My tip – turn off word verification, and even worse, moderation by blog owner. Don’t treat people kind enough to comment with suspicion.

I don’t know about WordPress, but with Blogger, as long as you don’t allow anonymous comments, spam is invariably caught – so what is there to worry about?

Nice post!

I think I need a lot more hours in the day to promote my own blog to people. I’m really terrible at it.


Some good advice here!

Here’s one I’d add – [i]guest blog[/i] so as to ride the coat-tails of more established bloggers.

In my case, I promoted my video games/books/”fun stuff” blog by writing a piece for another blogger who specialises in similar video game niches to myself. It was easier for me, I think, because (A) I’d already written in with emails/comments, so I was a known reader rather than a random stranger, and (B) the blogger in question was looking for guest posts to keep the lights on while he was on holiday. Still, if you have an idea for a good guest post, it’s definitely worth pitching it to your peers!

Regarding Twitter, I had the same problem as Brondt at first – how on earth could I say anything of value in 140 characters? The solution I found was to use Twitter to offer a “curated” service – I read a ton of news, op-eds, research papers, etc, so I thought, why not cherry-pick one gem every day (or every few days) to share with the world? Links, and a short blurb, _do_ fit into 140 characters! You can see my approach at @PeterSahui (see, I’m practicing Lindsay’s Rule #3!).

Unfortunately, I still need to find the right Twitter “format” for my other account…

(Also, oops, my attempt at italics in the above comment didn’t quite work.)

@Lexi – wordpress has great spam protection, and would agree totally about turning off the moderation and trusting readers.

Reader interaction is what distinguishes a blog from an article on a website. If comments are being moderated you cannot help but wonder if only positive comments are being published. It doesn’t inspire confidence in the blogger, and stifles debate.

@Brondt – having a theme is definitely advisable, and when starting out sticking to your prefered genre is a good idea. If an author, prove yourself as a good blog writer by first appealing to your book audience.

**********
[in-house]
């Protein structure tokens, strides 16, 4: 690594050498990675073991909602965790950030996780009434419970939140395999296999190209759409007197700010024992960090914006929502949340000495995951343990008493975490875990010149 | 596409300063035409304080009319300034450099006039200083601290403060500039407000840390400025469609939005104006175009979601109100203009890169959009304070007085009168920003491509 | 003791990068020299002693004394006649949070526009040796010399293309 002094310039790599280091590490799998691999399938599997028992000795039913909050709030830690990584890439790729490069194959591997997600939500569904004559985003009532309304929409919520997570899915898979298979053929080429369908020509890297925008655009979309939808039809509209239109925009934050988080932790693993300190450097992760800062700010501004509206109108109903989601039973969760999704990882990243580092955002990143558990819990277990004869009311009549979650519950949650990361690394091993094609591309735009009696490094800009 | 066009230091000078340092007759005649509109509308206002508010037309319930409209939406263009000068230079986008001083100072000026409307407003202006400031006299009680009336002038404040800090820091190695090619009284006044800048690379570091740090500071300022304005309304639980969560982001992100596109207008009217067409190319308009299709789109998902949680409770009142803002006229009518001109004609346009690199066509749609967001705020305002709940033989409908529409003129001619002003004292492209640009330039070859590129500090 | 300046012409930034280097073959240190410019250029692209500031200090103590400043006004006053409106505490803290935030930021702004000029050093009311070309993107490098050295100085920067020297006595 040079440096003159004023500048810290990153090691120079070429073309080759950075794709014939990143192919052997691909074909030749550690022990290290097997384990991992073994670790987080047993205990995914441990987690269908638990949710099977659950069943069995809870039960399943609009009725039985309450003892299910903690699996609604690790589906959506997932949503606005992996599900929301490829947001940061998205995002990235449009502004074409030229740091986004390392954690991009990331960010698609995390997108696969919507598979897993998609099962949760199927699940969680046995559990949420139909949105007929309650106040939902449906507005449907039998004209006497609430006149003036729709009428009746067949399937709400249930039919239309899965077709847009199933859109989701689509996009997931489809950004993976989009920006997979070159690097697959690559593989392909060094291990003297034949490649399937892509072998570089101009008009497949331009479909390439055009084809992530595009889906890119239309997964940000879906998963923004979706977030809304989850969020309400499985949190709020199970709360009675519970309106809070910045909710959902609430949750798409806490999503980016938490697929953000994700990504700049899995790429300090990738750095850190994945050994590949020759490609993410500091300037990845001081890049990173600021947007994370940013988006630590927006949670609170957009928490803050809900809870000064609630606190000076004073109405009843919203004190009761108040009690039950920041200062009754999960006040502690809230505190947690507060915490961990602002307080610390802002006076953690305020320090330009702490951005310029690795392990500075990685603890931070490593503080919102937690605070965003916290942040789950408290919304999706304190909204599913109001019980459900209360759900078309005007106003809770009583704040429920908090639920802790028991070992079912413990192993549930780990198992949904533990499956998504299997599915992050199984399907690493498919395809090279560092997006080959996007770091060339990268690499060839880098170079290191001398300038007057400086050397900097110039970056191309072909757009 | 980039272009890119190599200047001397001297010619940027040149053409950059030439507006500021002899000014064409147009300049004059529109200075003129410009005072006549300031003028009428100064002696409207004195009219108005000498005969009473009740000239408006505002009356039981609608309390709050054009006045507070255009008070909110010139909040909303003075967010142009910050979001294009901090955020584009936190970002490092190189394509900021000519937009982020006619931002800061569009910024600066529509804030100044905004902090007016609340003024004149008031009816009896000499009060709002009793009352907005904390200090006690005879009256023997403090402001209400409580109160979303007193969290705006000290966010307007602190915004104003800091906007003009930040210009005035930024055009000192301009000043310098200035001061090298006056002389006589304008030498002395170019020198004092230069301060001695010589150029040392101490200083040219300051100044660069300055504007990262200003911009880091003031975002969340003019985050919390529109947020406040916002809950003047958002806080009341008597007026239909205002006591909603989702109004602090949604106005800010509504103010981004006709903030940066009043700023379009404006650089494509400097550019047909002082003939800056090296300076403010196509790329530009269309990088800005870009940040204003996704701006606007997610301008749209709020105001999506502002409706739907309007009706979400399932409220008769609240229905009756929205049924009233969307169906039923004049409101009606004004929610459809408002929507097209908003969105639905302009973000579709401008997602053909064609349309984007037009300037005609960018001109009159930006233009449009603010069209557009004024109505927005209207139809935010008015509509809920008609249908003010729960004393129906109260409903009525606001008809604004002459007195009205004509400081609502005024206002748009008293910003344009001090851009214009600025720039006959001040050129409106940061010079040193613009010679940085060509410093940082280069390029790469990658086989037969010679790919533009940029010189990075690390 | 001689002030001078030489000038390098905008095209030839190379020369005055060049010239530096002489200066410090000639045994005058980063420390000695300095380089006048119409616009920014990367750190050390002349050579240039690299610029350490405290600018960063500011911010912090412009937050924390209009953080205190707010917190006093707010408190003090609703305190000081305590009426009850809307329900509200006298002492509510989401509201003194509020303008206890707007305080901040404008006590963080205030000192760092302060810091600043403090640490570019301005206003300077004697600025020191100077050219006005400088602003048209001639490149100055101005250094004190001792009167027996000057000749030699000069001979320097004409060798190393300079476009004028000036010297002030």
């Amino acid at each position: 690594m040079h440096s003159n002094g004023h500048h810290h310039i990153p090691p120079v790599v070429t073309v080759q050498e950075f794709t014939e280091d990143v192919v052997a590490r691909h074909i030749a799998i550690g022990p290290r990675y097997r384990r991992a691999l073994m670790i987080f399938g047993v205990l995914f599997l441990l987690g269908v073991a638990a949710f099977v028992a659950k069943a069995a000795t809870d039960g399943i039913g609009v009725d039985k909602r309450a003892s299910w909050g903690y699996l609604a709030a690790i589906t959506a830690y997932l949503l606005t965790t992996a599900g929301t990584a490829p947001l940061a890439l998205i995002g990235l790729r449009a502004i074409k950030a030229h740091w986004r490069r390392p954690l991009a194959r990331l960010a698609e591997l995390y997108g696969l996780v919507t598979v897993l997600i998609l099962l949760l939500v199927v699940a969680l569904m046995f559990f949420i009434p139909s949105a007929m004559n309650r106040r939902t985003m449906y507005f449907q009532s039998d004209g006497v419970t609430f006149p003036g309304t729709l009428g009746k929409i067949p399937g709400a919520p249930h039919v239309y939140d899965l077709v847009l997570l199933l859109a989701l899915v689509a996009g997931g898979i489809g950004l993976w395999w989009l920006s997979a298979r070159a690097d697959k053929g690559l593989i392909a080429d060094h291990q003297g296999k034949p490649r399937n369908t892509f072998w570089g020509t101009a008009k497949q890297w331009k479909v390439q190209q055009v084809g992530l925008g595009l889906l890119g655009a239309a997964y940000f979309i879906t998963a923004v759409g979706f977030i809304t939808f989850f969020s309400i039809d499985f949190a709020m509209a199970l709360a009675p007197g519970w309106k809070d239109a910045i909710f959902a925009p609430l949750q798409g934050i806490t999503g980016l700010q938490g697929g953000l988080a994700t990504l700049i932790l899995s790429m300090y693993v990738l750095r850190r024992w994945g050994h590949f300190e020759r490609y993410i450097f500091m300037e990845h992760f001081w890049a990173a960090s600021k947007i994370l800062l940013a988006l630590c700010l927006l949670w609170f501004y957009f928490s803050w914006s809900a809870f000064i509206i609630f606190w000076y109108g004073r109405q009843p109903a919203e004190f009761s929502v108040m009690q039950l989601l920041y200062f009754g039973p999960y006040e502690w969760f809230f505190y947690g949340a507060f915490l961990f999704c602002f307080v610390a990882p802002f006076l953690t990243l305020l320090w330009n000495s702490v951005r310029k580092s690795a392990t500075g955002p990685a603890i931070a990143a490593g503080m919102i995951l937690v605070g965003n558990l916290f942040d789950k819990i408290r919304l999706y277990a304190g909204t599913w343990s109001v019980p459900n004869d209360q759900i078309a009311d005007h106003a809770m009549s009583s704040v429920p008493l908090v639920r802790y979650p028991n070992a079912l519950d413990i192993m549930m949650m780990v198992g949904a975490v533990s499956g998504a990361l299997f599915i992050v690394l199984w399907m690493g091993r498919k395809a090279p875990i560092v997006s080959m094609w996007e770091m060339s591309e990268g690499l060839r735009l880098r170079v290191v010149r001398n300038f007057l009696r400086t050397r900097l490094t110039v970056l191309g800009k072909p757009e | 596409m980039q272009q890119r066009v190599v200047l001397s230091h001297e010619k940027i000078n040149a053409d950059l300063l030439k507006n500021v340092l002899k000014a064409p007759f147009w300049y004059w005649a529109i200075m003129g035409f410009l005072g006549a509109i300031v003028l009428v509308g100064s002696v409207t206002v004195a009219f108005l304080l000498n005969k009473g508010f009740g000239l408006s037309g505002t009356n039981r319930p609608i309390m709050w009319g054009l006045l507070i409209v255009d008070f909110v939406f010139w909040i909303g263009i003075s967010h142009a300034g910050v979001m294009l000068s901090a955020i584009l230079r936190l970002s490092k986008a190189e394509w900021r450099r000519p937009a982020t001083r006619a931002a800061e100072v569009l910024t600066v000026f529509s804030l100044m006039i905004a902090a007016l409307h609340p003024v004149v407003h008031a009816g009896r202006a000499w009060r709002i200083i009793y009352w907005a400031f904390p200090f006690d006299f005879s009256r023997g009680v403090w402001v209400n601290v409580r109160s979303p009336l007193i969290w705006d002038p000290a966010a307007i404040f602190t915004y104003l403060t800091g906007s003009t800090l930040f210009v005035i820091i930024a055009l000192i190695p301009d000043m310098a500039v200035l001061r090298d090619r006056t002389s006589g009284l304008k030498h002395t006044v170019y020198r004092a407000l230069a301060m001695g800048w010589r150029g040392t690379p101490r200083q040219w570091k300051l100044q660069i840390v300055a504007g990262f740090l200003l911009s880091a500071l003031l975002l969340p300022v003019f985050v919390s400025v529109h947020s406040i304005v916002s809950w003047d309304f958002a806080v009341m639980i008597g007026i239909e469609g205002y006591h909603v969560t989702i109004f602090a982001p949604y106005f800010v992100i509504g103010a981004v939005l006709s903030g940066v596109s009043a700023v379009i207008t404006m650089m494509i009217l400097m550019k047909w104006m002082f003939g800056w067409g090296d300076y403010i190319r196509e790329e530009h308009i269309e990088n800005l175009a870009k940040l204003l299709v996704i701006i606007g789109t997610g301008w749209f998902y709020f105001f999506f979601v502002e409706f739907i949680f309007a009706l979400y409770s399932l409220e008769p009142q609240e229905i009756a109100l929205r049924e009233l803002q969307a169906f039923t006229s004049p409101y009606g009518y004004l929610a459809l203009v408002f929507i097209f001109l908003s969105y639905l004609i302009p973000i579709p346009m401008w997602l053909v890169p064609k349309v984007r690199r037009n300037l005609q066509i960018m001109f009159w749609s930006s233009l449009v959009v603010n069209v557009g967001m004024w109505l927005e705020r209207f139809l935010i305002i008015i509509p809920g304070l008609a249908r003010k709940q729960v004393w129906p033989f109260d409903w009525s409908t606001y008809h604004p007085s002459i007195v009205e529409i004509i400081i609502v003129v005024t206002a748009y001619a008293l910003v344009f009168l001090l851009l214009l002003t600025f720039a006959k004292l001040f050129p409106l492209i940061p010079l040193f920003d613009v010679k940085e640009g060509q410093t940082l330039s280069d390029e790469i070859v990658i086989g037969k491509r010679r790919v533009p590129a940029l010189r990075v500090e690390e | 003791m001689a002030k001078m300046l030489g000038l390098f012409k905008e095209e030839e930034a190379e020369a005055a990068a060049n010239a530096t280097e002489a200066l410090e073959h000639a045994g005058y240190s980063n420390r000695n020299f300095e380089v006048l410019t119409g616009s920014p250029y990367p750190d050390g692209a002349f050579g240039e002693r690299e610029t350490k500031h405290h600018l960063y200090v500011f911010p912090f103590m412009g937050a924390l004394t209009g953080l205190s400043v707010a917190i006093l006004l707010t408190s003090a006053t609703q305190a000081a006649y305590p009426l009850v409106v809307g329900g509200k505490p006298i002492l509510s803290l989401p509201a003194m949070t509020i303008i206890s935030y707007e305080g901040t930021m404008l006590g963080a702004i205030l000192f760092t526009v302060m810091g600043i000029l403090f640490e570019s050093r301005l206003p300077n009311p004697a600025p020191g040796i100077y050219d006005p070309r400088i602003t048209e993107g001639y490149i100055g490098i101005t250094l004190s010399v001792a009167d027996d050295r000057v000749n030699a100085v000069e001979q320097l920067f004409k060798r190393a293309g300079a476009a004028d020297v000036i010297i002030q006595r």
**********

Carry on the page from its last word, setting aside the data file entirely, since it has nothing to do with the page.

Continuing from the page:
As Lindsay shows, once you’re up and running you can afford to be much more wide ranging, within the general theme of books and writing.

Ultimately, treat your blog as an ambassador for yourself and (if an author) your books.

Hard sell will get you nowhere.

A blog that is informative and entertaining will have readers coming back for more. They might even buy your books. But don’t make that the reason you blog.

@Jacquelyn My to-do list is long too. Maybe in a few more years, I’ll have it all done….

@CC Thanks for the comments on my blog posts and for surfing in from Twitter!

@Freya Haha, it might be a little ambiguous. People only get the title and maybe a sentence or two when they see your site (listed next to ten others) in the search engine results, so it’s definitely useful if you can show them they’ve found the *right* site with an unambiguous title.

@Laura Thanks for the tip. Do you know of any sites for finding blogfests by subject or some such? The ones I’ve seen have been kind of goofy. Not that that can’t be fun sometimes….

@Brondt You’re welcome! I agree about there already being a bazillion “writing tips” blogs. It’s hard to stand out, and, for my money, I’d rather read Stephen King’s writing book and take advice from someone who’s really walked the walk!

@Lexi Yes, I hate those word verification deals. I can see holding a comment for moderation if there are links embedded in it, but the spam-sorters are pretty effective these days, and you can always delete a comment later if a booger slips through.

@GraceKrispy Me too! 🙂 Writing is much more fun than promoting for most of us.

@Peter Guest posting is a great idea, especially if you can snag a spot on a more popular blog! Regarding Twitter, it’s kind of interesting how much you can get to know folks on there with those short posts. I’ve gone back and forth with people, especially late at night, and it’s been like any other chat program.